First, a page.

One key issue that it seems resource/environmental economists have largely ignored is the link between inequality and discount rates.
First, some more background. To focus cleanly on tradeoffs over time, nearly all the work in this area uses a representative-agent model that imagines society as a mythical aggregated individual deciding how much to consume today versus tomorrow. Within these models, equilibrium interest rates (i.e., discount rates) are intimately tied to consumption growth, which we imagine to be roughly equal to growth in GDP per capita. Since historically that growth has been steady, leaders in environmental economics, including luminaries like William Nordhaus and Robert Pindyck, prefer the use of higher discount rates because they presume our
There are many ways in which these representative agent models oversimplify the world. That simplification is feature, not a bug---it's necessary for getting our collective heads around tough problems.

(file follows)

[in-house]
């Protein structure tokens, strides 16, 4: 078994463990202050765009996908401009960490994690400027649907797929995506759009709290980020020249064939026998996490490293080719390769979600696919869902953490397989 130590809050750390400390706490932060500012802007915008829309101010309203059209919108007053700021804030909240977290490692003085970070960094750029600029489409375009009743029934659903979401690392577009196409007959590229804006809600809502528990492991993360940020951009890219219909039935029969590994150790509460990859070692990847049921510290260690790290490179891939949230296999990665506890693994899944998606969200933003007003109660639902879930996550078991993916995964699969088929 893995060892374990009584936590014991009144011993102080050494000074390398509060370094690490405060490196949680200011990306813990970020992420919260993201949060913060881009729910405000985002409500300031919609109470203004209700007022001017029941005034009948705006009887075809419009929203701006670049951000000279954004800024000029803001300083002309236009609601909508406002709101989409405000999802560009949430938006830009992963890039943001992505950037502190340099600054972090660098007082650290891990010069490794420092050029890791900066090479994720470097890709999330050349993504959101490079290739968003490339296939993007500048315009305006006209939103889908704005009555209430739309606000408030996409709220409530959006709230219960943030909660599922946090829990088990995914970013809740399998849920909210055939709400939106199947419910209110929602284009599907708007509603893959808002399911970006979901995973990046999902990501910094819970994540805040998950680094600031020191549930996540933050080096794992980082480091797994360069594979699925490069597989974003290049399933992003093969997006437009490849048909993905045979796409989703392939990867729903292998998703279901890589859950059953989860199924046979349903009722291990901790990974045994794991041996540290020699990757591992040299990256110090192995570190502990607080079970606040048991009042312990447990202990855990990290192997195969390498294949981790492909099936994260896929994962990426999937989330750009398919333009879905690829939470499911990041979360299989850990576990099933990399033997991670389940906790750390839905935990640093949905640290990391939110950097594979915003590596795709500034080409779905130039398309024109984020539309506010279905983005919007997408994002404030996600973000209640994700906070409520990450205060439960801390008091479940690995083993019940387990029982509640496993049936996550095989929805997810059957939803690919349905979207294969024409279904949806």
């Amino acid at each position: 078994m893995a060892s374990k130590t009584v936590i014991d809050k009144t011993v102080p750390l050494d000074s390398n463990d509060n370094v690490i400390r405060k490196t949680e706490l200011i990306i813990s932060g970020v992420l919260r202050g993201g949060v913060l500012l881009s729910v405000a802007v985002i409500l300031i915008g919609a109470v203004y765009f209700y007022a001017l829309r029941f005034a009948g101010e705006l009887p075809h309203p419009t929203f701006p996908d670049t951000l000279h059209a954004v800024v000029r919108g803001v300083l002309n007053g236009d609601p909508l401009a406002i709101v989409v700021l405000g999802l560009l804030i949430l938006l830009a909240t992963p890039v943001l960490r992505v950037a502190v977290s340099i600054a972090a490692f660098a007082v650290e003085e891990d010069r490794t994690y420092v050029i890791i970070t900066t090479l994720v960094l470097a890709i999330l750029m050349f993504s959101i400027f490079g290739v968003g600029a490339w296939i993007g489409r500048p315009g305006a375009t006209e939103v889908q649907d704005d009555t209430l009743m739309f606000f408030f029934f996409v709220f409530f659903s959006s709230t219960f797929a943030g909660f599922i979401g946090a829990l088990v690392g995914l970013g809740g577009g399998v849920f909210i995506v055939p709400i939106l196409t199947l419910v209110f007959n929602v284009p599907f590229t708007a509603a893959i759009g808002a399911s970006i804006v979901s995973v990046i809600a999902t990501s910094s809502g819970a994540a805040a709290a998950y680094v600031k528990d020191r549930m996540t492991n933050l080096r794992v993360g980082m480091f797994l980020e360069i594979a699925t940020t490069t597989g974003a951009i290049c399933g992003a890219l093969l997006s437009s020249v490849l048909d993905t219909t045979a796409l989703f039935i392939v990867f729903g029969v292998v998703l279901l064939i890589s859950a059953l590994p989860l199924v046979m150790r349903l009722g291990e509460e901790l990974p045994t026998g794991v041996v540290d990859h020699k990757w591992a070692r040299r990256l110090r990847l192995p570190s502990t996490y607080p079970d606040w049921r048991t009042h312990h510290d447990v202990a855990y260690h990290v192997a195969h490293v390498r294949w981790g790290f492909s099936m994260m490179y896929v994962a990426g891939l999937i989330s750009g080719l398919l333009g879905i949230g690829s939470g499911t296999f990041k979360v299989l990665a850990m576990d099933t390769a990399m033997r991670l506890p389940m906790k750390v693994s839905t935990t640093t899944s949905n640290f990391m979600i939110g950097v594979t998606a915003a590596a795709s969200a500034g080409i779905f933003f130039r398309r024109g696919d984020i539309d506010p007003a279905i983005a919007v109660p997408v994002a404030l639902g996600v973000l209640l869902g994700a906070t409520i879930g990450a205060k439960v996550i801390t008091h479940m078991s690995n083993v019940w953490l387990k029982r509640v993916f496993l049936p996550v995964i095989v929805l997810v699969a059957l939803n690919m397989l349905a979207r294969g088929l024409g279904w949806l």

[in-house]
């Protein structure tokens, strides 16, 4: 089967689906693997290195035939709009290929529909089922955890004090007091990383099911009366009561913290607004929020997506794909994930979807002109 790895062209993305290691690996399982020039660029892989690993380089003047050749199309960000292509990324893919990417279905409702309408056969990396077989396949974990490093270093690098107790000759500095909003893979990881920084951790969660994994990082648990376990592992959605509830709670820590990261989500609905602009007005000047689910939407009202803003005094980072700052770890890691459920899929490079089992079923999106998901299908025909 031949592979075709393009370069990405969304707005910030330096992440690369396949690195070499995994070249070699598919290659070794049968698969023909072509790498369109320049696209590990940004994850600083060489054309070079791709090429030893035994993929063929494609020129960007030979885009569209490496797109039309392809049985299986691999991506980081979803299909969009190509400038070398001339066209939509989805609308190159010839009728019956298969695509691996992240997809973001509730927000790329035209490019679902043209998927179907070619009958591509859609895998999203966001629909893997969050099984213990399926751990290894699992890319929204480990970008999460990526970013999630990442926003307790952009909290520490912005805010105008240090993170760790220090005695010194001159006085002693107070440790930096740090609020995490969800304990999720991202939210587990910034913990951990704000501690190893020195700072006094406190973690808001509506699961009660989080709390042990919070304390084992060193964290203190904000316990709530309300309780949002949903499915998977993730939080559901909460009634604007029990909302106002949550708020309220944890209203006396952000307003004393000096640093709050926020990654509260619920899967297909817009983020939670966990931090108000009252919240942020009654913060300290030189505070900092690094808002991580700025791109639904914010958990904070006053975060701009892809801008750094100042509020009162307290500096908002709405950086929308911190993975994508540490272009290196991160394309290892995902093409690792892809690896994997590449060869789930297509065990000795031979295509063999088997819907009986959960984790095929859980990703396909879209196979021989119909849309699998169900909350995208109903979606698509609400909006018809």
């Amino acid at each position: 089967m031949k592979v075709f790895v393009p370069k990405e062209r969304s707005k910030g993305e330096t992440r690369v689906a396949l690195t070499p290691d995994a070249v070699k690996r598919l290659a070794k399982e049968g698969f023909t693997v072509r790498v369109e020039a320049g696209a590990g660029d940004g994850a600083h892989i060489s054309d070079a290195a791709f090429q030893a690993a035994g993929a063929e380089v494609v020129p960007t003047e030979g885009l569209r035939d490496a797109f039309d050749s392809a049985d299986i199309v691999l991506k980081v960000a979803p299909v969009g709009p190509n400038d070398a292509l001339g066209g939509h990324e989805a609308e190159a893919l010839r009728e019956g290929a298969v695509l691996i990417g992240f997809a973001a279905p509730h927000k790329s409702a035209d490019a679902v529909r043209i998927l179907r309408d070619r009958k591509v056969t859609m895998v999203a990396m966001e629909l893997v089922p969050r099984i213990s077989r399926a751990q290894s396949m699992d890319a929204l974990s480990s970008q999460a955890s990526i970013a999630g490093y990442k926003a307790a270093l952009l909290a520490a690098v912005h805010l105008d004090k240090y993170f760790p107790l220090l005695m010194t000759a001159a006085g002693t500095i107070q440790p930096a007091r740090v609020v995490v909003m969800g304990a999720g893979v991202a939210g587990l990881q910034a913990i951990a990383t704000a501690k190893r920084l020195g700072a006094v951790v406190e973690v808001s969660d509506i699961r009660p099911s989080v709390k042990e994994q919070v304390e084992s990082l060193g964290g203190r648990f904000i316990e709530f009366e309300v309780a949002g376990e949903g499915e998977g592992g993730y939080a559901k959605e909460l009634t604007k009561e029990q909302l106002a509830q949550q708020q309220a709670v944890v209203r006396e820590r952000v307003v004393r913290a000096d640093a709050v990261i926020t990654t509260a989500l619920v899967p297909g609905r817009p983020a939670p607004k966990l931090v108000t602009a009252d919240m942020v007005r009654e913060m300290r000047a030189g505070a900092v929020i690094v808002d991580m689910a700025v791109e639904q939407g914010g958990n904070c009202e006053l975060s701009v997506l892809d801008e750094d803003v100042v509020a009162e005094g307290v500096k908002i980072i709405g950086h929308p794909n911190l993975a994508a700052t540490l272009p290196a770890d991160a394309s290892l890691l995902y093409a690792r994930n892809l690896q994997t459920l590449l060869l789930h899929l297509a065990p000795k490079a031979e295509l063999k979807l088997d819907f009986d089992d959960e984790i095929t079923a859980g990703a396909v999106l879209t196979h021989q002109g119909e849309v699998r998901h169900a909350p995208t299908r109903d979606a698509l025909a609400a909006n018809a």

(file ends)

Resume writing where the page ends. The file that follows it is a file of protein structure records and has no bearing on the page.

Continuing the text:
But here's a particular rub with the representative agent model: while GDP growth generally has a steady upward trajectory (recent experience exempted), median consumption, income and wealth seems to have flatlined in the U.S. since the 1970s. Extrapolating from that, it's hard to imagine most of our
Now, it's true that interest rates are more reasonably tied to growth in the mean or the aggregate sum than to growth in the median. But I think the fact that growth has not been and is unlikely to be anywhere near equal over the next 30 to 100 years should give us some pause.
We need more careful work connecting inequality with long-run discount rates, especially when thinking about the right price for greenhouse gas emissions.